A lawsuit by cabbies seeking compensation from UberX drivers in New Orleans is headed to trial, but the ride-booking service’s drivers can stay on the road while the case plays out.

Although both sides in the case declared victory after a hearing Friday before Civil District Court Judge Piper Griffin, the outcome did little to change the status quo. It mainly set up further hearings on whether a set of grievances against Uber amount to unfair competition for cab drivers.

Following lengthy arguments about how state laws governing drivers should come into play in the case, Griffin essentially brokered a deal under which the cab drivers dropped their request for her to block the UberX drivers from working; in return, the court will move on more swiftly to the meat of the case.

Throughout Friday’s hearing, Griffin seemed highly skeptical of arguments by an attorney for the cab drivers that the court has the power to essentially enforce a state law the drivers say requires anyone who picks up fares to have a commercial driver’s license. Many UberX drivers don’t have that license, and that has been the main thrust of the cab drivers’ case so far.

That issue now is expected to come up on appeal to a higher court.

“No matter which way I rule, I understand that I’m not the last step,” Griffin said.

New Orleans cab drivers have been fierce opponents of Uber since before the City Council voted last year to allow the company to operate its UberX service, which relies on amateur drivers in their own vehicles to pick up fares using an app to connect drivers and riders.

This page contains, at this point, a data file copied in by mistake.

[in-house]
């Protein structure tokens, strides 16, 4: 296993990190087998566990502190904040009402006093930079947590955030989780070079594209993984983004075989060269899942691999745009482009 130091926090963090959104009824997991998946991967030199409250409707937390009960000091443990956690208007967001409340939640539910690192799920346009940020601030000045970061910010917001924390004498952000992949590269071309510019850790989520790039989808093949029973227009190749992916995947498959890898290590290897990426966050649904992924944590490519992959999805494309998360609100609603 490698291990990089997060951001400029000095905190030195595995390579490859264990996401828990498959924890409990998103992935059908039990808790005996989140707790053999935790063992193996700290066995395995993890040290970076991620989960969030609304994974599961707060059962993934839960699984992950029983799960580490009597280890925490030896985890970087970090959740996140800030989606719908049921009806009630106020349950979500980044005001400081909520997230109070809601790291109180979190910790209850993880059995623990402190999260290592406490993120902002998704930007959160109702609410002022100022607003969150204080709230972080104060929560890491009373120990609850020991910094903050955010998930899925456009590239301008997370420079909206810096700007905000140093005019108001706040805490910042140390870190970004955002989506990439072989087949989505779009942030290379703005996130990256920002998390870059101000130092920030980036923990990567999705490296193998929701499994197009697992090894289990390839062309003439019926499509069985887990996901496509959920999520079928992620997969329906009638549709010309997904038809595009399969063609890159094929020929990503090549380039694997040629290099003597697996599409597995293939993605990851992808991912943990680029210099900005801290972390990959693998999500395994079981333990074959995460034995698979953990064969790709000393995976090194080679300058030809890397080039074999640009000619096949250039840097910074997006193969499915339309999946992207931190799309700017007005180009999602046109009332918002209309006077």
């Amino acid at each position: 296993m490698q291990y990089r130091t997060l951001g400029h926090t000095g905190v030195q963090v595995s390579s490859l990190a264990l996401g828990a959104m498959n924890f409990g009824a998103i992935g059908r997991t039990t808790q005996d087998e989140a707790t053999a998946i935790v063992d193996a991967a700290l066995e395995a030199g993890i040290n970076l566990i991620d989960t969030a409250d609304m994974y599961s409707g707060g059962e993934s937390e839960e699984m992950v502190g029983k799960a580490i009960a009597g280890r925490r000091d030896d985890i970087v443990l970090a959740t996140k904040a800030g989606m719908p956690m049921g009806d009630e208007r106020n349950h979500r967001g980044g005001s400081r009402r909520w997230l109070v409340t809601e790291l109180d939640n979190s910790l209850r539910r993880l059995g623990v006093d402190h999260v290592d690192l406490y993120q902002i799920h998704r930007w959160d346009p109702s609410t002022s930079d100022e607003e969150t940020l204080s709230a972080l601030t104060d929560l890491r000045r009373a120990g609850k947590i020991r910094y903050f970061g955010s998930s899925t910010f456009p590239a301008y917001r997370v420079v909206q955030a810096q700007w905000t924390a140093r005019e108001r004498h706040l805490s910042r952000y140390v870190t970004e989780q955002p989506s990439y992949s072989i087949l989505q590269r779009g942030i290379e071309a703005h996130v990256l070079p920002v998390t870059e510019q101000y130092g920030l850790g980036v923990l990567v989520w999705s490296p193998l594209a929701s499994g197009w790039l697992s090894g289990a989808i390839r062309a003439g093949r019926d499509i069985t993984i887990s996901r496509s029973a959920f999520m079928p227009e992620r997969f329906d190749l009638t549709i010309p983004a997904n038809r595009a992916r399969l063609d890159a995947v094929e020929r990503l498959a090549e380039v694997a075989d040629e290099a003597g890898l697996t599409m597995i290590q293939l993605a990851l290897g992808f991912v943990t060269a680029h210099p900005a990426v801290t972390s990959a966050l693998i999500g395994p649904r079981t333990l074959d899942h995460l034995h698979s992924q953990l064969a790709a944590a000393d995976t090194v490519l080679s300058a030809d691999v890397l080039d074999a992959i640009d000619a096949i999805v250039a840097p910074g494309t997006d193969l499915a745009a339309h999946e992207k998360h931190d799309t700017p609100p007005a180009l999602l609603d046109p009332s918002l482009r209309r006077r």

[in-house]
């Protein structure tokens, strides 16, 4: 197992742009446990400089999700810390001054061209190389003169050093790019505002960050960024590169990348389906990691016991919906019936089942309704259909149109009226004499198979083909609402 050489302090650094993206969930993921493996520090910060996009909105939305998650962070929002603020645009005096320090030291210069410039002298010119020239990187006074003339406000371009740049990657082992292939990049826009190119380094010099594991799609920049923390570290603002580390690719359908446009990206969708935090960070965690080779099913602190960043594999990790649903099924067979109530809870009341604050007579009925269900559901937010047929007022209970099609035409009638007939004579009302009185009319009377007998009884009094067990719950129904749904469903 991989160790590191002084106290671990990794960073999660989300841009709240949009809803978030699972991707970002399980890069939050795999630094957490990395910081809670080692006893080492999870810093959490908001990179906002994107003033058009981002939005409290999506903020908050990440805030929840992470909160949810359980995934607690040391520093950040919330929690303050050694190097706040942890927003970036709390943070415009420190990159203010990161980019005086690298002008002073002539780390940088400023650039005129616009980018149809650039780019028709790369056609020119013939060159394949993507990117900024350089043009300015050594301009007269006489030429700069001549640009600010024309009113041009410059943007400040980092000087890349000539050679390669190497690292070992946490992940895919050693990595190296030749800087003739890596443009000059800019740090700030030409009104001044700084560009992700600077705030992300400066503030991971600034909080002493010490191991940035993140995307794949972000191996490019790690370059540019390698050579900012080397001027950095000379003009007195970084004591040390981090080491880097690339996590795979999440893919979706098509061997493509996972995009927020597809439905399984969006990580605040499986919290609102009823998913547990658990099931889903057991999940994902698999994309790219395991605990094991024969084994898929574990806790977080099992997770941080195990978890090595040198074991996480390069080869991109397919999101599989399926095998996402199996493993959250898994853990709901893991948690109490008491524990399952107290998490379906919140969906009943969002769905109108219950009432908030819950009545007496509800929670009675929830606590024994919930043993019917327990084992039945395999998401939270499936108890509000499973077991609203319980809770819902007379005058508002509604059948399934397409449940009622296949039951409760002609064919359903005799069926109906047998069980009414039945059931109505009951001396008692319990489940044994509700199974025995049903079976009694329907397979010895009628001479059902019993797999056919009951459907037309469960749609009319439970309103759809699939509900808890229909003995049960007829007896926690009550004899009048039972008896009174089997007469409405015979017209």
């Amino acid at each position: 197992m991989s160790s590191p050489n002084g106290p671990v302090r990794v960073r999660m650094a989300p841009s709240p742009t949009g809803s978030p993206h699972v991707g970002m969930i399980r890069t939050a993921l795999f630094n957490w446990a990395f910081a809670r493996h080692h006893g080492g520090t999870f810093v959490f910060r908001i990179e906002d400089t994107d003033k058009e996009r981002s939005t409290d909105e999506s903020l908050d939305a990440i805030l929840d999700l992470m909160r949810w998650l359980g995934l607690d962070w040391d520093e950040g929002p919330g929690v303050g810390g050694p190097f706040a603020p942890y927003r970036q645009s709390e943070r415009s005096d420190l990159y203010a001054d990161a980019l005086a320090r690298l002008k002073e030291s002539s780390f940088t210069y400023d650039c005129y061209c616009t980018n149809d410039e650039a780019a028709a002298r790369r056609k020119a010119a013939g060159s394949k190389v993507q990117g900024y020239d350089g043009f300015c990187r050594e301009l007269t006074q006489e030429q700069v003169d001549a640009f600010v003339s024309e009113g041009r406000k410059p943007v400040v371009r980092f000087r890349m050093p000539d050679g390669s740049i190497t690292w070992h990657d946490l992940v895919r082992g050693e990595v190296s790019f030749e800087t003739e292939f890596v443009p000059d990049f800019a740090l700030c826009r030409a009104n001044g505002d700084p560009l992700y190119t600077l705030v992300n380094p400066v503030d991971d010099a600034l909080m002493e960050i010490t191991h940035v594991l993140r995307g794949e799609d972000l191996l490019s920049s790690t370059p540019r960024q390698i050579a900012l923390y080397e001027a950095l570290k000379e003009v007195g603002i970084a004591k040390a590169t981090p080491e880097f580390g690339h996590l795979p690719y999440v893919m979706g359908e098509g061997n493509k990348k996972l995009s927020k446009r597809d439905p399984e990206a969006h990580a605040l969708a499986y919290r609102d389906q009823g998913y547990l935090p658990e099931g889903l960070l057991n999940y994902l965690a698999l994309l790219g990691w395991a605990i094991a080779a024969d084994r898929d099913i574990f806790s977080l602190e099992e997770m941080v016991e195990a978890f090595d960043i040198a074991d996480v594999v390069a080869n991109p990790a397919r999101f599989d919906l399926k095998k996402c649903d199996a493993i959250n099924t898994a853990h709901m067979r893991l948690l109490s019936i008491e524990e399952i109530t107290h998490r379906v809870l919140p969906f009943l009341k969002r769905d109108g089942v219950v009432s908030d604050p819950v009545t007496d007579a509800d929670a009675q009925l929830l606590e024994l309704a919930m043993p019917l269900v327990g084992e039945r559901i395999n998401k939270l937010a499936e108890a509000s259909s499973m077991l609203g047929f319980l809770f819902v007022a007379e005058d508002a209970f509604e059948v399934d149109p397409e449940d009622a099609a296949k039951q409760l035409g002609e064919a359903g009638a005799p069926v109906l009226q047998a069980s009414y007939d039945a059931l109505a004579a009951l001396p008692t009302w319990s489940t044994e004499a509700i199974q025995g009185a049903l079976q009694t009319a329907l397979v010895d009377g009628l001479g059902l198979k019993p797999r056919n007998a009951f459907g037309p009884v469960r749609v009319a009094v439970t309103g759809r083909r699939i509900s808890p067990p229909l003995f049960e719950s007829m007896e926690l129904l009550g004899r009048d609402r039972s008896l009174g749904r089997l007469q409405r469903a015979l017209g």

That opposition culminated in the drivers’ lawsuit against Uber earlier this year, arguing that the service amounts to unfair competition because it is not required to follow the more stringent requirements placed on traditional cabs. A similar suit has been filed in Jefferson Parish, alleging that UberX drivers are violating parish laws.

Griffin spent most of Friday’s hearing on the question of whether the court can enforce laws — such as the driver’s license requirement — or whether that has to be done by local or state government. In considering a request to block Uber drivers from picking up fares, Griffin indicated that a ruling would be a close call either way.

So rather than delay the case while arguments on that specific issue played out, both sides agreed to a ruling against the cab drivers on that issue so they could move the case along.

Yvette D’Aunoy, attorney for the cab drivers, said she’s prepared to file an expanded set of complaints against Uber drivers, arguing that they are taking business from her clients. In doing so, she suggested she would be introducing arguments that Uber drivers are not following the city’s rules by, for example, picking up fares off the street rather than through the service’s app.

The cab drivers are seeking damages from the UberX drivers directly.

In a statement released after the hearing, Uber spokesman Bill Gibbons called the result “a huge victory.”

“Overall, the outcome today ensures that (Uber) drivers will continue to be able to provide safe, reliable rides in New Orleans,” Gibbons said.

Follow Jeff Adelson on Twitter, @jadelson.